5. Can you plot all your ages on 3 different number lines (e.g. 0-100 or 0-1000 or 7-47)?

6. What is the difference between the age of the oldest and youngest member fo your family?

7. How many days have you been alive? How many hours? Minutes? Seconds?

8. How many days / hours / minutes has your entire family been alive?

Why what big feet you have!

Resource credit:  Enhancing creativity through maths

Learning at home activity: WHY! WHAT BIG FEET YOU HAVE!

(Activities progressively get more difficult)

1. Measure the length of your foot (you may need to draw around it or use your shoe). What can you use in your house to measure it? (Informal units for K-2). Can you measure it using 3 different things in your house (eg lego pieces, almonds, crayons etc)...what do you notice about the length of your foot when you use different things to measure it?

2. Measure the length of each room in your house using your foot length - order the length of your rooms from the shortest to longest.

3. Measure the length of your foot in centimeters. What else can you find in your house that has the same length as your foot?

4. Measure the length of both feet - is there any difference in the length? Check the length in millimeters to find the smallest amount of difference (sometimes people have one foot longer than the other).

5. Can you convert the length of your foot into Millimeters and Meters?

6. Using your foot as a unit of measurement (e.g Your foot is 24cm long), investigate the area of a room in your house (eg 5 feet lengths vs 8 feet = (24x5) x (24x8) = Area of room)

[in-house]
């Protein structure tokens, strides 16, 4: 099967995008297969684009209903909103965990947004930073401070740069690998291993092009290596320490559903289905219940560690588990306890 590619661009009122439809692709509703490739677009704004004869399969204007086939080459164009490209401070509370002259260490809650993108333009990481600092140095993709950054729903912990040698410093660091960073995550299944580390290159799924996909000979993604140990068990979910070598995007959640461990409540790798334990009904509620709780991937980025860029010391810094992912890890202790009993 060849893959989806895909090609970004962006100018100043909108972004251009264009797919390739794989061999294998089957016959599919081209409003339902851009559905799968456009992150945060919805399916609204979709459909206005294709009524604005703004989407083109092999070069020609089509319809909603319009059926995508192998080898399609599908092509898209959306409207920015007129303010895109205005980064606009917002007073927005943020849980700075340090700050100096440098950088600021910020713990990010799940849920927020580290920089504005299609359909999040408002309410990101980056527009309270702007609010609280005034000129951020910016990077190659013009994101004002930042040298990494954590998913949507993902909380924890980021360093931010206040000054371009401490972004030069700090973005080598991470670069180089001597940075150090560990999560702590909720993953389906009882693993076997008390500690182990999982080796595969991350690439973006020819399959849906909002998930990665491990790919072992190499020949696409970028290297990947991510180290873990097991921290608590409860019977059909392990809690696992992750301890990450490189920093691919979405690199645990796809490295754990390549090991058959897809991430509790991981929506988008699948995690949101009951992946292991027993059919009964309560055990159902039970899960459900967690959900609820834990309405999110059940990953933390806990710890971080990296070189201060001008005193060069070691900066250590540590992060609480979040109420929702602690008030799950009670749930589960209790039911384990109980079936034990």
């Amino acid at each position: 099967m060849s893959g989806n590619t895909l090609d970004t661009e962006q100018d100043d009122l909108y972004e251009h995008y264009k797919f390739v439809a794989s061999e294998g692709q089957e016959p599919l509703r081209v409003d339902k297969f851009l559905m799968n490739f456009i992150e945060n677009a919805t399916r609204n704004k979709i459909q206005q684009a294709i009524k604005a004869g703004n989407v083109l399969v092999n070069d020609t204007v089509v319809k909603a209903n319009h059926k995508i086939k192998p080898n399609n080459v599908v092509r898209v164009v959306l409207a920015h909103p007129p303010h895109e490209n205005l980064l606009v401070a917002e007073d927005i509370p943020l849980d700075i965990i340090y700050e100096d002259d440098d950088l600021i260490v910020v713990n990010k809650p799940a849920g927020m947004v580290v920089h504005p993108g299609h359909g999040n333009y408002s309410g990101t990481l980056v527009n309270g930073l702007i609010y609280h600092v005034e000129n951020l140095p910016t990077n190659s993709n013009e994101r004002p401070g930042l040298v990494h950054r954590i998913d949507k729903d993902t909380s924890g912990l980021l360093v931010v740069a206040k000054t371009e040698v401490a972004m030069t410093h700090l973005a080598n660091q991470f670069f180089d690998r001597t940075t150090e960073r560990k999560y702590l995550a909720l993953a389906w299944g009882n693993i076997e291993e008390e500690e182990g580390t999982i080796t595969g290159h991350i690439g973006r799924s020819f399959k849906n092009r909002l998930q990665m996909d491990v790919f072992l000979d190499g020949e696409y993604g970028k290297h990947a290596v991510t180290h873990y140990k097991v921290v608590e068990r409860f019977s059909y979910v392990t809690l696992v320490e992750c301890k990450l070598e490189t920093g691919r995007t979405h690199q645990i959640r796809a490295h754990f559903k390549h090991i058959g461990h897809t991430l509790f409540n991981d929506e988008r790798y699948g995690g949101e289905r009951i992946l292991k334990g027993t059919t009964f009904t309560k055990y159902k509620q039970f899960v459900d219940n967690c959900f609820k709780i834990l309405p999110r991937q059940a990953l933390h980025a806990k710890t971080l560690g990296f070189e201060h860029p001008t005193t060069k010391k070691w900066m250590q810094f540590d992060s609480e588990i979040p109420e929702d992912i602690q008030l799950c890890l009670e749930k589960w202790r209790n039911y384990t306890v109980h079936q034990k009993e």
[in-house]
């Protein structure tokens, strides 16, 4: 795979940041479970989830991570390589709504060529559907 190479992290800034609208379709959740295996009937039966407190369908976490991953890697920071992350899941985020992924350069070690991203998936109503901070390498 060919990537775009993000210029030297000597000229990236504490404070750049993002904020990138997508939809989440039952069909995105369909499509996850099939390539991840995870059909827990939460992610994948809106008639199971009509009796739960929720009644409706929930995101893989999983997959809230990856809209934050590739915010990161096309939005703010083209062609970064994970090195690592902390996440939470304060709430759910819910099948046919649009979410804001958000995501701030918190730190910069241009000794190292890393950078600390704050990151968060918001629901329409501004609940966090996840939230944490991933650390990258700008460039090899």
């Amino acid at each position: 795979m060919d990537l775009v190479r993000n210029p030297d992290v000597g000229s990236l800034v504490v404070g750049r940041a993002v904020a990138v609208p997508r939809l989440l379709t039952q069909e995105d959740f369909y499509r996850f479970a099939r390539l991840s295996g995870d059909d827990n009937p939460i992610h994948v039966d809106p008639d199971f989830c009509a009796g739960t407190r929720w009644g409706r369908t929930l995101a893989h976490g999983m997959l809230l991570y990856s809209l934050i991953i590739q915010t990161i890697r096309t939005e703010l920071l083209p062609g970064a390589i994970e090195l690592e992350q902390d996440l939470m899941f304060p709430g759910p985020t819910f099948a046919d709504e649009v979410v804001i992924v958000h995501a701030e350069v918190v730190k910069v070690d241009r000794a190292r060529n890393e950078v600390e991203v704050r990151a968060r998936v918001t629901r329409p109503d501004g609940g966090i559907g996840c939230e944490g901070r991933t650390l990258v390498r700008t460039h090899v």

What's the time, Mr Wolf?

Resource credit:  Enhancing creativity through maths

Learning at home activity: WHAT'S THE TIME MR WOLF?

1. Using a stopwatch (or on a phone), close your eyes and press 'STOP' when you think it has been 1 minute. How close were you? Try it a few times to see if you can get a better idea of how longer a minute is.

2. Using a stop watch see how many things you can do in 1 minute (how many times can you write your name? say the alphabet? draw a smiley face? do star jumps or push ups?).

3. Make a list of things that you do at home that takes seconds, minutes, hours, days, weeks, months or even years.

4. Create a timetable of your day including start and end times and how many minutes / hours each activity will take.

5. Throughout the day practice reading the time on an analogue and digital clock.



20 Maths Games for 5-8 year olds

Resource credit:  Kathleen Morris

Mathematics at home

Talk together and have fun with numbers and patterns

Help your child to:

Here’s a tip – being positive about mathematics is really important for your child’s learning – even if you didn’t enjoy it or do well at it yourself at school.